Woolworth Building

8) Woolworth Building

Built in 1911.

The Woolworth Building, at 57 stories, is one of the oldest skyscrapers in New York City. This once tallest building in the world is one of the masterpieces of early skyscraper design. Still to this day, it remains one of the fifty tallest buildings in the United States as well as one of the twenty tallest buildings in New York City.

The Woolworth Building was constructed in neo-Gothic style by architect Cass Gilbert, who was commissioned by Frank Woolworth in 1910 to design the new corporate headquarters of Woolworth.

The ornate terracotta cladding and design evoke the guildhall architecture of France and Belgium. The building has the title of “Cathedral of Commerce” thanks to the beautiful interior and exterior architectural details.

Since 1966 is has been a National Historic Landmark.
Image Courtesy of Jonathan71.
New York Public Library

9) New York Public Library

Built in 1911.

With a combination of Classical and Beaux Art design, the main branch of the New York Public Library was the largest marble structure in the United States during the early 20th century.

The New York Public Library (NYPL) is the third largest public library in North America and is one of the United States' most significant research libraries.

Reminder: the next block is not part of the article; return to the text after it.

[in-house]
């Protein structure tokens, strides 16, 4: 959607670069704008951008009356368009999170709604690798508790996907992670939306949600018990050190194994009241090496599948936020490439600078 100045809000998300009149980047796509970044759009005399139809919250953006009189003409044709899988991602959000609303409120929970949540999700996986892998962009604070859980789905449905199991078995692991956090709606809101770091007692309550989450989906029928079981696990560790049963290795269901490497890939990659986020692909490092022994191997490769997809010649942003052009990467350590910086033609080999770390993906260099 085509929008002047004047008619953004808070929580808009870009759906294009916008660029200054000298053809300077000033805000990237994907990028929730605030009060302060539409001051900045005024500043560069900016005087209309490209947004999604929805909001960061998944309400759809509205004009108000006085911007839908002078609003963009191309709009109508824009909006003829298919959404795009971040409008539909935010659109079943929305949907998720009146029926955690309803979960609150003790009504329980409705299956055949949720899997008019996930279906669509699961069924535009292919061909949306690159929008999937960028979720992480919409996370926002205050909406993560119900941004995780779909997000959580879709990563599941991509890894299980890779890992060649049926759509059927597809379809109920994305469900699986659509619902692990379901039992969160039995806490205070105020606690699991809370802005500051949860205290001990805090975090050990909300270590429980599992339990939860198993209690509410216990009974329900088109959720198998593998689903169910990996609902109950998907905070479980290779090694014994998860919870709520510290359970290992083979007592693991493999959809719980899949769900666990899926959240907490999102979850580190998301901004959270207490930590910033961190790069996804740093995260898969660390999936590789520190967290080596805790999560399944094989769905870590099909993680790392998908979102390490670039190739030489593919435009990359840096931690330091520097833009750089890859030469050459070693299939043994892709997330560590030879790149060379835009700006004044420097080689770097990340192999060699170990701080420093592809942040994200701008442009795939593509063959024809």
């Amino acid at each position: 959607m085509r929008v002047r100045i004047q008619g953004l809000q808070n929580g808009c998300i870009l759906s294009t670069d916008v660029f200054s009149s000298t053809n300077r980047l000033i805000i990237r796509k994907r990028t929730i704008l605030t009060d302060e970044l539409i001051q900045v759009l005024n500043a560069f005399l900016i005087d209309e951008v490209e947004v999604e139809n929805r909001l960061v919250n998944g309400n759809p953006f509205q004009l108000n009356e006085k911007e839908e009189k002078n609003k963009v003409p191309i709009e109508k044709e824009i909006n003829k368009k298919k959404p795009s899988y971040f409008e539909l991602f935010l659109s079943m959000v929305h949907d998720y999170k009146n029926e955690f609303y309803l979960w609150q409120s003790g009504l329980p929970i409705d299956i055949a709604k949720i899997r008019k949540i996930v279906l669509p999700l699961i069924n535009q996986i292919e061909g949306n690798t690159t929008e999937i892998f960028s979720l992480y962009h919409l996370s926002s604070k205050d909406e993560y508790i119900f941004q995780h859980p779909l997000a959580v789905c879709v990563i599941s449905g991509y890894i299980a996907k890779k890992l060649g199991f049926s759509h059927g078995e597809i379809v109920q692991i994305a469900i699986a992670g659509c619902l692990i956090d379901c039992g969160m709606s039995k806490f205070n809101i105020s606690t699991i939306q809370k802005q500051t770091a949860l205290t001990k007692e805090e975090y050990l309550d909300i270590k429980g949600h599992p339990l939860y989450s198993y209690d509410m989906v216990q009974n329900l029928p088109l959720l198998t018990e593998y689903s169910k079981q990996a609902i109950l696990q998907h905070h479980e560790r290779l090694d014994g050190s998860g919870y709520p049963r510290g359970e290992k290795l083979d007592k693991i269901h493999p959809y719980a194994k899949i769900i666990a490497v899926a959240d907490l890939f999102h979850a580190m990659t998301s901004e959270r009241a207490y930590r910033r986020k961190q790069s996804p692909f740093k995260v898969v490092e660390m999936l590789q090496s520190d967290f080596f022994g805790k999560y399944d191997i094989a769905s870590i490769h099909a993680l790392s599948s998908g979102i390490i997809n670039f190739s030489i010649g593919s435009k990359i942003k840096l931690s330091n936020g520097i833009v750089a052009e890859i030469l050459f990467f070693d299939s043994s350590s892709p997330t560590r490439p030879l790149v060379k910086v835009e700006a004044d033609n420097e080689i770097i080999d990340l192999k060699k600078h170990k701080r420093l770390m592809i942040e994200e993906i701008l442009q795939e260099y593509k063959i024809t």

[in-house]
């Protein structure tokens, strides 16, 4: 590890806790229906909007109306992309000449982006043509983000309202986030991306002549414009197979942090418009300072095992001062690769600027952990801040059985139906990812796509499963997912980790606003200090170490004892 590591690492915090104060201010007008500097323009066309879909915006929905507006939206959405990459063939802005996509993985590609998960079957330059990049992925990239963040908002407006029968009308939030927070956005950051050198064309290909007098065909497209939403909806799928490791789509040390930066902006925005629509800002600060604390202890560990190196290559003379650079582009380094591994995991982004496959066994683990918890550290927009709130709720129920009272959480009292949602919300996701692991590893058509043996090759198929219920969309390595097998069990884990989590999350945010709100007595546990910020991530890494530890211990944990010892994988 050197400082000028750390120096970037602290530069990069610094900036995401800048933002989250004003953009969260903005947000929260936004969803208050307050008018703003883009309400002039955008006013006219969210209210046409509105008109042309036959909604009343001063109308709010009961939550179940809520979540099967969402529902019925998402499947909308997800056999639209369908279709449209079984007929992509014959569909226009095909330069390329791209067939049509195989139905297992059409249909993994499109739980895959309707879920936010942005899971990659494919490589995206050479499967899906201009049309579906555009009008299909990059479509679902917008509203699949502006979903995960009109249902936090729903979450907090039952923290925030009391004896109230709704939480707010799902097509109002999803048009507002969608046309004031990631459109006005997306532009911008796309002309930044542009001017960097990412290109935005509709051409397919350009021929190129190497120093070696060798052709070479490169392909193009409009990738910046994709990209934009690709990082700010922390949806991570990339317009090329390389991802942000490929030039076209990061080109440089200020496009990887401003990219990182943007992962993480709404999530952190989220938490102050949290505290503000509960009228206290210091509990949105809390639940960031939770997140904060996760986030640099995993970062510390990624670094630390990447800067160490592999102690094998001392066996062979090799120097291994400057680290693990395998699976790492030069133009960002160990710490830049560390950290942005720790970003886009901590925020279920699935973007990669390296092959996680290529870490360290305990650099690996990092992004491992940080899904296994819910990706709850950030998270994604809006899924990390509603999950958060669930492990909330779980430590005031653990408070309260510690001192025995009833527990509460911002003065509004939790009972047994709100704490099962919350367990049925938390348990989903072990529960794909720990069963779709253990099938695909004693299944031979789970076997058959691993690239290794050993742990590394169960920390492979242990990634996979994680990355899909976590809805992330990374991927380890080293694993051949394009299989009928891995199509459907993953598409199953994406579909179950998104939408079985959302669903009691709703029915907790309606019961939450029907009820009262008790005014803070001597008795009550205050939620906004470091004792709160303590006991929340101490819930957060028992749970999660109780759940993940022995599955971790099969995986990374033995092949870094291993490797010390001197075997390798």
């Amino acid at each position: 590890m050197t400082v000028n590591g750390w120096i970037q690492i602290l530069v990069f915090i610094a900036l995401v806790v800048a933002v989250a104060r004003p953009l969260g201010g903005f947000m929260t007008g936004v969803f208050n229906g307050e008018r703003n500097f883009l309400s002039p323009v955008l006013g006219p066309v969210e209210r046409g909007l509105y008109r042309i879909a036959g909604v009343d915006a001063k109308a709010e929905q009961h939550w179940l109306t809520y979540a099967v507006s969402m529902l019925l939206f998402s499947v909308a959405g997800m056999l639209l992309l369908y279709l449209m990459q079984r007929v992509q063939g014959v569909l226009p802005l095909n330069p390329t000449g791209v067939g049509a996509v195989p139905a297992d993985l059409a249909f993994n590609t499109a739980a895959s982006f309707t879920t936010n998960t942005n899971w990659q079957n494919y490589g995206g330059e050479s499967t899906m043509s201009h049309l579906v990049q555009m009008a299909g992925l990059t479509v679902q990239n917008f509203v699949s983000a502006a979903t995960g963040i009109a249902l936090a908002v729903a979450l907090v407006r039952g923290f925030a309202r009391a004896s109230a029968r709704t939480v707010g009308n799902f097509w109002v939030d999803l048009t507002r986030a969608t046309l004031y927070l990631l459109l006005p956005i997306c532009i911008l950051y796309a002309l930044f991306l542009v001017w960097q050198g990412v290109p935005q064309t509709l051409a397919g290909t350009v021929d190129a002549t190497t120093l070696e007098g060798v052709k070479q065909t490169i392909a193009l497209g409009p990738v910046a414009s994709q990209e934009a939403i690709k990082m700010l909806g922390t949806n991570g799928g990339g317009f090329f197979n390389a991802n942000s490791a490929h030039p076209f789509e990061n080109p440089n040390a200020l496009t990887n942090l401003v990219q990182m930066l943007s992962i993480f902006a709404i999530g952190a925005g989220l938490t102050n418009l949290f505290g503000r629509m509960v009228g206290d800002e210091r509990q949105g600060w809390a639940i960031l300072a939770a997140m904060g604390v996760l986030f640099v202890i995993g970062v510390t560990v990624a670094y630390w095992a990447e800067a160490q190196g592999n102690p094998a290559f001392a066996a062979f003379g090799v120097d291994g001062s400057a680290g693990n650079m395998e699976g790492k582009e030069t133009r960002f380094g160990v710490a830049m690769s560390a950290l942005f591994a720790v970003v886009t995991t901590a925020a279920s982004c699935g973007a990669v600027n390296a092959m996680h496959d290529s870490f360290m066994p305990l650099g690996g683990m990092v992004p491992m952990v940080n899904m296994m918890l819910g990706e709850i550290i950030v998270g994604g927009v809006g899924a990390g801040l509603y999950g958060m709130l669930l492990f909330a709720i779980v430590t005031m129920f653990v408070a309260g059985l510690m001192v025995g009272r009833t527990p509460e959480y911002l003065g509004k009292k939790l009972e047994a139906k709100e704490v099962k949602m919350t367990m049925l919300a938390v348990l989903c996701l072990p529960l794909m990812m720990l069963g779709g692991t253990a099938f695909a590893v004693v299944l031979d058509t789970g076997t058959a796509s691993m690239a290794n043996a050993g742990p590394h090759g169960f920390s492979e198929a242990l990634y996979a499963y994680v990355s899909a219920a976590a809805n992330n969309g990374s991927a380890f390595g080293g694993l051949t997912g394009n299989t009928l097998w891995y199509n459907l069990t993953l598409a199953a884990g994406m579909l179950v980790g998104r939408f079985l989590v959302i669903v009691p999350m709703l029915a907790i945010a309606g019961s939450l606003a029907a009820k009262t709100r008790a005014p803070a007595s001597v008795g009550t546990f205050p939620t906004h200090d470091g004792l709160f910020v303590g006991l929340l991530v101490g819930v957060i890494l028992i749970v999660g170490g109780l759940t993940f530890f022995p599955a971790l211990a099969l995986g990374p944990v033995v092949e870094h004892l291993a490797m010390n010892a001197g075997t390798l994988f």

Since the New York Public Library is a network of 87 libraries, this building is also known as Stephen A. Schwarzman Building.

The building was declared a National Historic Landmark in 1965. Even though its interior design is not as extravagant compared to other buildings of the era, it is still considered an architectural delight.


Mon, Thurs, Fri, Sat - 10:00am to 6:00pm

Tues, Wed - 10:00am to 8:00pm

Sun - 1:00pm - 5:00pm
Image Courtesy of Ken Thomas.
Chrysler Building

10) Chrysler Building

Built from 1928 to 1930.

Standing at 1,047 ft it was the world's tallest building for 11 months before it was surpassed by the Empire State Building in 1931. Even though it lived as the tallest building in the world only for a few months, the Chrysler building’s Art Deco design placed it in a monumental spot in New York’s skyline. Referencing the automobile, this is one of the first large buildings to use metal extensively on the exterior.